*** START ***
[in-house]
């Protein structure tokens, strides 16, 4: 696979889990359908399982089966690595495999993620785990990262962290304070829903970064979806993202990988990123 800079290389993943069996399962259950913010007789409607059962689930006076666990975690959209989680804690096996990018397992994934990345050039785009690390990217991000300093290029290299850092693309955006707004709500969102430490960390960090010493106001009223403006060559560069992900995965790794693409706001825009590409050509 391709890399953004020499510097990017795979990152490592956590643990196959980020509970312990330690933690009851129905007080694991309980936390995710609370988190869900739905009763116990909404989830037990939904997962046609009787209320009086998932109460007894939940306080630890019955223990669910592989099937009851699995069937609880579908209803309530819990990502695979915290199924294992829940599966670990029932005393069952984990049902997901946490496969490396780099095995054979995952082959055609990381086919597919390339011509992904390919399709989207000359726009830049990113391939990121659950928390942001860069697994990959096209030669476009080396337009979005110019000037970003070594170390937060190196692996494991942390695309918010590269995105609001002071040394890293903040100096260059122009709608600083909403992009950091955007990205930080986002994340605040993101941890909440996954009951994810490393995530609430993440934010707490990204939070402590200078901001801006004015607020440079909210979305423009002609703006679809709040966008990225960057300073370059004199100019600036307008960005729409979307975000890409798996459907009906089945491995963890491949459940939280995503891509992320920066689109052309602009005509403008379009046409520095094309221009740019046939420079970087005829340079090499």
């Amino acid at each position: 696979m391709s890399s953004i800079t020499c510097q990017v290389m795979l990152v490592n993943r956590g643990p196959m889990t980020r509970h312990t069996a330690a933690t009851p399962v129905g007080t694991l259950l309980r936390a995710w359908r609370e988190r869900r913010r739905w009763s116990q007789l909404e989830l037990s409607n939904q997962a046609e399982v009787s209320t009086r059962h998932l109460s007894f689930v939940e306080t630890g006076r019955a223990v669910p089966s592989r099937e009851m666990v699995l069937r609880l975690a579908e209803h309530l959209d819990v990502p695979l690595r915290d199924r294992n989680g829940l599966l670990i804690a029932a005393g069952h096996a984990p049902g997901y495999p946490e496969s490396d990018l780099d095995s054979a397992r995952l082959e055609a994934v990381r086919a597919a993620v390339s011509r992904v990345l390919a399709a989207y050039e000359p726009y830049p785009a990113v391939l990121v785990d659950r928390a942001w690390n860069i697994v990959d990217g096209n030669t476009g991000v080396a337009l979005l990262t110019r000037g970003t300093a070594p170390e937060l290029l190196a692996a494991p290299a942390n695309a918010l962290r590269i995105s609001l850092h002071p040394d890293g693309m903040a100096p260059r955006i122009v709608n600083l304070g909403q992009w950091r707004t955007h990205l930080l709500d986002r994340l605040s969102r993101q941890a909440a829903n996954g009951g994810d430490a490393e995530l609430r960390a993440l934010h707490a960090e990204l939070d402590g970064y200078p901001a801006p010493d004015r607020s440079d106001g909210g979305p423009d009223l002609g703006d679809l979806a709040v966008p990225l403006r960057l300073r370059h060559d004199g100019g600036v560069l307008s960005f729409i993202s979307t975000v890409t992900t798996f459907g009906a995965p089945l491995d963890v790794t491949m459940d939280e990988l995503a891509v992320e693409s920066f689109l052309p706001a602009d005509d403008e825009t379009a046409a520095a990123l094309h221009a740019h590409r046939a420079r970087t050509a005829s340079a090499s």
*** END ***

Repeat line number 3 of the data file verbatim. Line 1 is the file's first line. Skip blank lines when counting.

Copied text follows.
């Amino acid at each position: 696979m391709s890399s953004i800079t020499c510097q990017v290389m795979l990152v490592n993943r956590g643990p196959m889990t980020r509970h312990t069996a330690a933690t009851p399962v129905g007080t694991l259950l309980r936390a995710w359908r609370e988190r869900r913010r739905w009763s116990q007789l909404e989830l037990s409607n939904q997962a046609e399982v009787s209320t009086r059962h998932l109460s007894f689930v939940e306080t630890g006076r019955a223990v669910p089966s592989r099937e009851m666990v699995l069937r609880l975690a579908e209803h309530l959209d819990v990502p695979l690595r915290d199924r294992n989680g829940l599966l670990i804690a029932a005393g069952h096996a984990p049902g997901y495999p946490e496969s490396d990018l780099d095995s054979a397992r995952l082959e055609a994934v990381r086919a597919a993620v390339s011509r992904v990345l390919a399709a989207y050039e000359p726009y830049p785009a990113v391939l990121v785990d659950r928390a942001w690390n860069i697994v990959d990217g096209n030669t476009g991000v080396a337009l979005l990262t110019r000037g970003t300093a070594p170390e937060l290029l190196a692996a494991p290299a942390n695309a918010l962290r590269i995105s609001l850092h002071p040394d890293g693309m903040a100096p260059r955006i122009v709608n600083l304070g909403q992009w950091r707004t955007h990205l930080l709500d986002r994340l605040s969102r993101q941890a909440a829903n996954g009951g994810d430490a490393e995530l609430r960390a993440l934010h707490a960090e990204l939070d402590g970064y200078p901001a801006p010493d004015r607020s440079d106001g909210g979305p423009d009223l002609g703006d679809l979806a709040v966008p990225l403006r960057l300073r370059h060559d004199g100019g600036v560069l307008s960005f729409i993202s979307t975000v890409t992900t798996f459907g009906a995965p089945l491995d963890v790794t491949m459940d939280e990988l995503a891509v992320e693409s920066f689109l052309p706001a602009d005509d403008e825009t379009a046409a520095a990123l094309h221009a740019h590409r046939a420079r970087t050509a005829s340079a090499s």